Tempus Fugit: Hazy (But Happy!) Memories of Christmas 1972


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Our hearts grow tender with childhood memories and love of kindred, and we are better throughout the year for having, in spirit, become a child again at Christmas time.  Laura Ingalls Wilder

I wish I had vivid memories of my first Christmas as a permanent resident of the state of Florida after our unexpected return to the States from our stable life in Bogota, Colombia, earlier in 1972. Compared to the last Christmases I spent with my mother and half-sister some 40-odd years later, Christmas of ’72 was idyllic.

Our Christmas tree in Lithia, (#1) in the living room, in 2021. (Photo by the author)

I was nine going on 10 in late December of 1972. I got along well with my half-sister Vicky then; in 1972 I had no idea how much she resented me for – in her mind, at least – being the catalyst for our move back to South Florida several months earlier. In fact, she had refused to come with Mom and me and wanted to live by herself in an apartment that she’d inherited from her late father’s estate. My grandparents and my mother’s older siblings, aghast at the prospect of a (then) 22-year-old single woman living alone in an apartment, pushed back and decreed that if Vicky wanted to live in Bogota, she would have to live with one of our older relatives’ homes where she would have some limits on her freedom – mostly pertaining to dating, men, and sexual activity.

This is not the time or place for me to get into why my grandparents, aunts, and uncles got fed up with Vicky’s behavior in the brief time that she stayed with our maternal grandaunt Gabriela. All you need to know is that whatever transgression Vicky committed while Mom was house hunting in Miami that spring and early summer half a century ago, it must have been serious. Vicky ended up moving to Miami against her will, and although she was adept at hiding her resentment – which over the years turned into hate – toward me, her true feelings sometimes manifested themselves through passive-aggressive behaviors and temper tantrums.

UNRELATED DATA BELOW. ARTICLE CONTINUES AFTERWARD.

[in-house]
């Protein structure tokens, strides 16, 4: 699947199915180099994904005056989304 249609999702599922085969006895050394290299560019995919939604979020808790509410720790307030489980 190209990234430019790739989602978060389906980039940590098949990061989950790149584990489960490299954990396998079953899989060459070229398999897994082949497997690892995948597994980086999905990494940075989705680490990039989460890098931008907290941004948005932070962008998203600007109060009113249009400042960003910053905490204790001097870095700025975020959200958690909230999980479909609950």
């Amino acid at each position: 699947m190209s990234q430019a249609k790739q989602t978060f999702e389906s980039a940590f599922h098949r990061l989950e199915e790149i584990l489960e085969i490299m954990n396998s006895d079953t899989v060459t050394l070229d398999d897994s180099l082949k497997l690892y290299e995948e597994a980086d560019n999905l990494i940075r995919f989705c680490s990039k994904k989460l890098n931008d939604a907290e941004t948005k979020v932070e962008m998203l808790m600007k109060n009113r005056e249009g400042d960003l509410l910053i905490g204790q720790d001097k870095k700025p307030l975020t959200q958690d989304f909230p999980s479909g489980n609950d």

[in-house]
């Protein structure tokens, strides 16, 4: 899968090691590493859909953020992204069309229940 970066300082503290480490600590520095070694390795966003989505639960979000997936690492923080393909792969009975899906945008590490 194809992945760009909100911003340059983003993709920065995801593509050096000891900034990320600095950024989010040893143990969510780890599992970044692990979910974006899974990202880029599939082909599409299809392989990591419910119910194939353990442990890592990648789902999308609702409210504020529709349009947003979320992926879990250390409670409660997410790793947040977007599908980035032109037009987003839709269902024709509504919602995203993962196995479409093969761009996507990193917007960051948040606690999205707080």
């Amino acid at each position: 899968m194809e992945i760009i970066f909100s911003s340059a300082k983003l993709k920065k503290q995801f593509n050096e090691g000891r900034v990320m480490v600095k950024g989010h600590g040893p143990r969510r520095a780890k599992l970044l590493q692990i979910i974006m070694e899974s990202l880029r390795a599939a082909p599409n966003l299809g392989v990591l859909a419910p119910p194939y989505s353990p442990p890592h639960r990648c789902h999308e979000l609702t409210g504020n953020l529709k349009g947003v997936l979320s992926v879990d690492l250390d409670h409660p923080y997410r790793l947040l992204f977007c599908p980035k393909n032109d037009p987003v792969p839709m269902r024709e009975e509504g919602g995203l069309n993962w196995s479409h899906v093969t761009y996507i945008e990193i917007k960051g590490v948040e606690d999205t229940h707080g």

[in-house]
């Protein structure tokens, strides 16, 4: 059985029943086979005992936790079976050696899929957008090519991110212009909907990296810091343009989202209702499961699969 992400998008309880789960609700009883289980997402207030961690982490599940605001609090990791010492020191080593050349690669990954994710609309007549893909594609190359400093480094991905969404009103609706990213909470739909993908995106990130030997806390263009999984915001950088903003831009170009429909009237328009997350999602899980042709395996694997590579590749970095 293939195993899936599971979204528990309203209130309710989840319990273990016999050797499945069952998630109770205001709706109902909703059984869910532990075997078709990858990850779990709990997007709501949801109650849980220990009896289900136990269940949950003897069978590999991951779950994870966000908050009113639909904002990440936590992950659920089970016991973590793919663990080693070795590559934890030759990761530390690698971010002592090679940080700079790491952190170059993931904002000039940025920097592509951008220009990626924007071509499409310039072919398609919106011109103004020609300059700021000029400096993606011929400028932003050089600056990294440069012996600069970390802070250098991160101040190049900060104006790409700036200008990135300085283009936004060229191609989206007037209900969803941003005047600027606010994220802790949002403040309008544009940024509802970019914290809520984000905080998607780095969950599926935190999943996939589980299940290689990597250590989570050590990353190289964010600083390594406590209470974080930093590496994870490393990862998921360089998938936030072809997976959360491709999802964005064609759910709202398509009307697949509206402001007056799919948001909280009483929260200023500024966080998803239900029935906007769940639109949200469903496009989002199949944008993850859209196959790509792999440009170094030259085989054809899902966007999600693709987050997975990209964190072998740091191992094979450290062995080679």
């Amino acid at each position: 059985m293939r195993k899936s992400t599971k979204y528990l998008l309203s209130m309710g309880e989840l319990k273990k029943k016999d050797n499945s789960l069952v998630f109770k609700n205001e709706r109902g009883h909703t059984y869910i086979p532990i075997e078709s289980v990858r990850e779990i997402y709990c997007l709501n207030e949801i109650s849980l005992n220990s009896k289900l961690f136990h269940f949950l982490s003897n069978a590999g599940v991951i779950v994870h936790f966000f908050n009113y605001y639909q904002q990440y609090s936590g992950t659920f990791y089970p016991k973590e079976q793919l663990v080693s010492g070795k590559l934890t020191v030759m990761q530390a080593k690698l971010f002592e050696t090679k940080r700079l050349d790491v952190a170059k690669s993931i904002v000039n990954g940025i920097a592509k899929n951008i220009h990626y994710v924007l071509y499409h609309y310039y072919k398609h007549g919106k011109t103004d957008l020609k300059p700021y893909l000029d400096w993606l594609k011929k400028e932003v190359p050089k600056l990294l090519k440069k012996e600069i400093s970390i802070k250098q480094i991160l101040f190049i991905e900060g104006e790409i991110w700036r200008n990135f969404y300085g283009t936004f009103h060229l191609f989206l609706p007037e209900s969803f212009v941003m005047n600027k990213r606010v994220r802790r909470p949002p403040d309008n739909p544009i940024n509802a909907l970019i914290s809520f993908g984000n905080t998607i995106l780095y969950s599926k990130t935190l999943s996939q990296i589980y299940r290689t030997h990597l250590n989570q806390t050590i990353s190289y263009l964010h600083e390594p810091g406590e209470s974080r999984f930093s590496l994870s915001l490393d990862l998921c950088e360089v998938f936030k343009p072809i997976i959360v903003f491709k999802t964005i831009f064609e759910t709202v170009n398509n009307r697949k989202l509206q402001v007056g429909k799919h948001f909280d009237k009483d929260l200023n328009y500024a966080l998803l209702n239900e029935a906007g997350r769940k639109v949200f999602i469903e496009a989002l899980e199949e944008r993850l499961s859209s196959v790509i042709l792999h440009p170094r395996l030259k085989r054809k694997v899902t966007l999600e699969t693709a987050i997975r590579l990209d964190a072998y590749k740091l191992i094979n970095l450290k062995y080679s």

I don’t – mercifully – recall any incidents that foreshadowed the tragic – but necessary – estrangement between my older half-sister and me. It’s possible that there might have been intense arguments between my mother and Vicky over “chickenshit” issues like if Vicky had made her bed before going job-hunting or the latest fad diet she was on at any given time. However, since I was a young boy then and had no understanding of the underlying conflict between mother and daughter, I paid little attention to that aspect of my family life in Miami.

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Christmas… is not an external event at all, but a piece of one’s home that one carries in one’s heart.Freya Stark

As I recall, both of my maternal grandparents, Quique and Tata, were visiting us in Miami that Christmas. I dimly remember that my mother, ever the dutiful daughter and graceful hostess, ceded the master bedroom to my grands, while she slept uncomfortably on the living room sofa. I remember this because my grandmother was in Miami on December 29, 1972, the day that Eastern Airlines Flight 401 crashed in the Florida Everglades, and until my grandfather’s death in the spring of 1977, Tata never visited us in Miami without my beloved abuelo.  

I don’t remember all the presents I received that first Christmas at the house on SW 102nd Avenue. Obviously, I got the usual blend of toys and new clothes, but I can’t recall any toy that I had “asked Santa” for. I also received some books to help me learn English a bit faster, and K, my second – and longest-lasting – childhood girlfriend gave me a personalized good luck charm…which I stupidly lost 10 days later while playing out in the backyard. (It slipped out of my pocket while I was playing “Army” with my friends and didn’t notice it until much later. I searched the yard – which to nine-year-old me was big – for days, but I never found it. For all I know, it’s buried in the soil under the lawn there.)